Sunday, August 31, 2014

Review: V Is for Vegan: The ABCs of Being Kind

V Is for Vegan: The ABCs of Being Kind
V Is for Vegan: The ABCs of Being Kind by Ruby Roth

My rating: 5 of 5 stars

This is a fantastic children's book that you can introduce young (our child received this for her second birthday and was able to start asking questions about it right away). Raising a vegan kid is hard, but this book helps her understand why we don't drink milk that comes from cows (and eat meat, test on animals, eat honey, or wear animal skins), and why plants are so awesome for us. I love that it introduces different types of grains, vegetables, and healthy sources of fat, while also letting kids know that our choices matter - not only for ourselves, but for other people, the environment, and our animal friends.

View all my reviews

Review: A Birthday for Bear: An Early Reader

A Birthday for Bear: An Early Reader
A Birthday for Bear: An Early Reader by Bonny Becker

My rating: 5 of 5 stars

An utterly charming book that is requested often for bedtime from our two-year-old. This book has also introduced the phrase "quick as a whisker" into my toddler's vocabulary, which kills me of cuteness every time it is uttered, and a frequent request for chocolate cake with chocolate icing and chocolate sprinkles.

Seriously though, it's pretty adorbs.

View all my reviews

Review: It's Okay to Be Different

It's Okay to Be Different
It's Okay to Be Different by Todd Parr

My rating: 5 of 5 stars

A children's book on inclusivity and loving yourself just the way you are? Yes, please!

View all my reviews

Review: What Makes a Baby

What Makes a Baby
What Makes a Baby by Cory Silverberg

My rating: 5 of 5 stars

Recommended from (check it out!).
The illustrations are gorgeous.

This is a fantastic little read that had my two-year-old entranced. It gently discusses the basics behind how conception, pregnancy, and birth occur. While it identifies various concepts of conception and birth (sperm, egg, uterus, vagina), the act of sex isn't discussed in itself.

Basically, the book shares the following information: you need a sperm and an egg to make a baby; they meet, share their "stories"/DNA, and a baby grows in a uterus. People are excited to have the baby come out, there is a brief explanation of vaginal and cesarean births (nothing graphic/strange), and everyone is tired but so glad the baby has arrived.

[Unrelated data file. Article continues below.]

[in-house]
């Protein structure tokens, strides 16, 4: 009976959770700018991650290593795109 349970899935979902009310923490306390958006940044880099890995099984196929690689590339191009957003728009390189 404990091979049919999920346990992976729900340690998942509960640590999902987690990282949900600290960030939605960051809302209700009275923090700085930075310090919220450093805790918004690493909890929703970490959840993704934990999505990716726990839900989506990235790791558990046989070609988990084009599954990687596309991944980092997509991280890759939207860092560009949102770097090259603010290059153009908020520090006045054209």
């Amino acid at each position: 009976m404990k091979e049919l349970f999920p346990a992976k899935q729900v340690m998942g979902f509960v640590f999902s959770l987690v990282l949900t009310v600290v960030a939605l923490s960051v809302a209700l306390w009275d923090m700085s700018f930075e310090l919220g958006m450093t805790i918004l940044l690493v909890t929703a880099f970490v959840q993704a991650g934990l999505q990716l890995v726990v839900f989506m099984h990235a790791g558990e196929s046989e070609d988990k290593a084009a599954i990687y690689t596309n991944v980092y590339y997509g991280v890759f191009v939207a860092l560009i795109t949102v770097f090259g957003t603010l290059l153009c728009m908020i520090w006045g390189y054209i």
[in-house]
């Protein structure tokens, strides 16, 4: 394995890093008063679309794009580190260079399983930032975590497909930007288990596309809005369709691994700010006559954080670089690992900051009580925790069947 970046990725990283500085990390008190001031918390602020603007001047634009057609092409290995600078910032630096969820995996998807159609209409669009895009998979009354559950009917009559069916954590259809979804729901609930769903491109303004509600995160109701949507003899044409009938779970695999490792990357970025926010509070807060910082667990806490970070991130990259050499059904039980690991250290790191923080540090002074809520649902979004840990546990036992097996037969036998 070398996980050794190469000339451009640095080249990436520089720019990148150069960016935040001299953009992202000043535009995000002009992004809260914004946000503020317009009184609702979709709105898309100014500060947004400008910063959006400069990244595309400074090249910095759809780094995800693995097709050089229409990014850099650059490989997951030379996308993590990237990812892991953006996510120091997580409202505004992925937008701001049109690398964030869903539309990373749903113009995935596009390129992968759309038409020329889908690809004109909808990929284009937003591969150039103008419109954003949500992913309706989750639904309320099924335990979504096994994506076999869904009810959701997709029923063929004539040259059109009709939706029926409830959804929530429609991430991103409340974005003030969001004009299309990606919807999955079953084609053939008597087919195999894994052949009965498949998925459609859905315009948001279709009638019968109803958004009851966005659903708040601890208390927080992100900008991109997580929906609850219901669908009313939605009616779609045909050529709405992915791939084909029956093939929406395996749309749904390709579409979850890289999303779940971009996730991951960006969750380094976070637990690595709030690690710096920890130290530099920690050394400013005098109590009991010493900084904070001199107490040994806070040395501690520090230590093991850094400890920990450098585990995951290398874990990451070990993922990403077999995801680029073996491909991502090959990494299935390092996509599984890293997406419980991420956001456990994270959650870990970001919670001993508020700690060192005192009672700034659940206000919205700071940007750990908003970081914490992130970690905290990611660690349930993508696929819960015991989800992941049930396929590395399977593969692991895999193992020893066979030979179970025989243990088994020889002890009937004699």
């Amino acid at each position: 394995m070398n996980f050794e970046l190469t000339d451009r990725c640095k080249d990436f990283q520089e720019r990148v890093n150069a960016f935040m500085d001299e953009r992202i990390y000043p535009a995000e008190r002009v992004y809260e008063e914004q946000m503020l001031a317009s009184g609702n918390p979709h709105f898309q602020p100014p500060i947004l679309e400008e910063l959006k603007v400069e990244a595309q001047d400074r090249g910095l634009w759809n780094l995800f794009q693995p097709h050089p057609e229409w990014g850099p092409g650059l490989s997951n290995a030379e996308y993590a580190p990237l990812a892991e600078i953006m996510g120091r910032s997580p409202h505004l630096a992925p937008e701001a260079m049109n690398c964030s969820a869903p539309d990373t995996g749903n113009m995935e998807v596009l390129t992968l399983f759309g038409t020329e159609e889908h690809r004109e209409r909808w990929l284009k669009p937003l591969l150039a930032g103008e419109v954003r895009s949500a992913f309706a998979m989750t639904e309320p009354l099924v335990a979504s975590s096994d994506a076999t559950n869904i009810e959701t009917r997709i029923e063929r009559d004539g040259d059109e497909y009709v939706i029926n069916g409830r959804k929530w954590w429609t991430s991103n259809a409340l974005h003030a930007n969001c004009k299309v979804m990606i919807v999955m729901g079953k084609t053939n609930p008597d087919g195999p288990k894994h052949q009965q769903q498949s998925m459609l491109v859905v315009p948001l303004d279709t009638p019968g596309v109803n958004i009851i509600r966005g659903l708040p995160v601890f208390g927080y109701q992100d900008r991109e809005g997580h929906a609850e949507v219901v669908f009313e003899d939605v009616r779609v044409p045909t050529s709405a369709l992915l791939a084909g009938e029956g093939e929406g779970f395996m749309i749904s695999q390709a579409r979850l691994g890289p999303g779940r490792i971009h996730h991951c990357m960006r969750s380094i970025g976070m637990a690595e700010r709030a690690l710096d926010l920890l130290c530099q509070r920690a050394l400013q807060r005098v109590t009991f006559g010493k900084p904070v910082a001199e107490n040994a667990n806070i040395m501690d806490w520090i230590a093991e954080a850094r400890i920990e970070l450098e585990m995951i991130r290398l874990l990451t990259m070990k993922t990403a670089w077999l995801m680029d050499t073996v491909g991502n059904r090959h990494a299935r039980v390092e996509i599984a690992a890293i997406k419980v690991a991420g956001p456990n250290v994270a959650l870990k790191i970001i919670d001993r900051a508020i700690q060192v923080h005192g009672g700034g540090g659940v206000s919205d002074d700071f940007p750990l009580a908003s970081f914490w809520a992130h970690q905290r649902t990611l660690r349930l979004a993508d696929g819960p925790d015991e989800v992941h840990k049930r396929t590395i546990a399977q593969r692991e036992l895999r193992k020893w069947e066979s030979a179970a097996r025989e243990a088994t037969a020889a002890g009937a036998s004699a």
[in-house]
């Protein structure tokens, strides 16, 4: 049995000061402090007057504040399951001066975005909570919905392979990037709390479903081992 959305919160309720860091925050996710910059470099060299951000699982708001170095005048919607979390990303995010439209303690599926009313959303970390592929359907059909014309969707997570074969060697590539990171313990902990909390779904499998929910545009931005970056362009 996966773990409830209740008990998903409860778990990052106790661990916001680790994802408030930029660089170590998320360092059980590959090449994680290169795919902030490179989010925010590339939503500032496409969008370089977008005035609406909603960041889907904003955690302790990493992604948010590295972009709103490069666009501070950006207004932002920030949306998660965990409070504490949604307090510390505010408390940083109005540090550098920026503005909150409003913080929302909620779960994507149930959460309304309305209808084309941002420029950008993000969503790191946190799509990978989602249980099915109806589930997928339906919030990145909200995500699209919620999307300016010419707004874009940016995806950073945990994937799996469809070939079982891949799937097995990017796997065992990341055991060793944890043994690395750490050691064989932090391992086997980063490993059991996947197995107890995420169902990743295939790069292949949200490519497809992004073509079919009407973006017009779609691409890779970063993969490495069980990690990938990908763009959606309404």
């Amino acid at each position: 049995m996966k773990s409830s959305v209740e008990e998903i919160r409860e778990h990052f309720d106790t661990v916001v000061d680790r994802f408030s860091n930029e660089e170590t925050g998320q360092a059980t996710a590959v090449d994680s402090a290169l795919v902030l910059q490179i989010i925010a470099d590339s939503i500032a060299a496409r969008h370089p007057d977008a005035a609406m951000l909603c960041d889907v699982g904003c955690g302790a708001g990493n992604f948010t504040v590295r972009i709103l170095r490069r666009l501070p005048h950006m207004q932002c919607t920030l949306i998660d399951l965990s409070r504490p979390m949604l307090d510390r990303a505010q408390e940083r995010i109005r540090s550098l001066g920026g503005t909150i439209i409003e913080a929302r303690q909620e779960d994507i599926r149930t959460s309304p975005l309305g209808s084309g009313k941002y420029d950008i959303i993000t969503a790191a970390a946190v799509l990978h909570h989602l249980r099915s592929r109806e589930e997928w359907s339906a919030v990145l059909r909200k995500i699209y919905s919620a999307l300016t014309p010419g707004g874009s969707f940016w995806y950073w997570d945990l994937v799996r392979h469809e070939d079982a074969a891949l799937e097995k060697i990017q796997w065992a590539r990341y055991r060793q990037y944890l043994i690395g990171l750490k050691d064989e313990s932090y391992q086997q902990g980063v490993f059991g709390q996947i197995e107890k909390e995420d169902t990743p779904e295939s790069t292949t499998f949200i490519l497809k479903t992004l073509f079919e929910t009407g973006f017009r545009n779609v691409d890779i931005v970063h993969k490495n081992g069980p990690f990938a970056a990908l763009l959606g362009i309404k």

The bodies in the book are ungendered/unsexed, and the anatomy isn't even assigned to a particular sex. The people in the books are of every shape, color, and expression.

Highly recommended for ages 2+, especially for those who want to encourage a mindset that is open to varying sexual and gender identities, family structures, etc. There is nothing that pushes (or is against) the heteronormative definition of "family" (two heterosexual parents, married, blahblahblah). The book also explains c-section as a method of birth.

View all my reviews

Wednesday, January 15, 2014

Review: Songs of Willow Frost

Songs of Willow Frost
Songs of Willow Frost by Jamie Ford

My rating: 2 of 5 stars

I didn't really like [b:Hotel on the Corner of Bitter and Sweet|3367956|Hotel on the Corner of Bitter and Sweet|Jamie Ford||3407295], so I'm not sure why I picked this up; maybe I thought that, because it had such great reviews, it might be better? Not so much.

I've concluded that I just don't care for Jamie Ford's writing. While I have immense respect for anyone that can write a book and then have the guts to go get it published, I don't think he is able to successfully narrate for a child, or represent how a child would think, act, or talk. Unfortunately, this perspective constitutes the majority of both "Songs of Willow Frost" and "Hotel on the Corner of Bitter and Sweet."

I also felt the writing was incredibly spotty, and in some sections it seemed like some of the story had been hastily added in, or a chunk removed so that it didn't flow well overall. Much like "Hotel," I wasn't able to engage with the plot until the last 50-75 pages.

Things I thought Ford did well in this novel: the way he relayed the vast inequalities of the social service systems in place in the 1920s and 30s, as well as the racial inequality that Chinese-Americans faced, that, while still problematic today, was so much worse then; the portrayal of the blossoming film industry (though some of this seemed forced as well?); and showing what Seattle might have looked like during the Great Depression.

If you like "Hotel," you'll probably like this too.

View all my reviews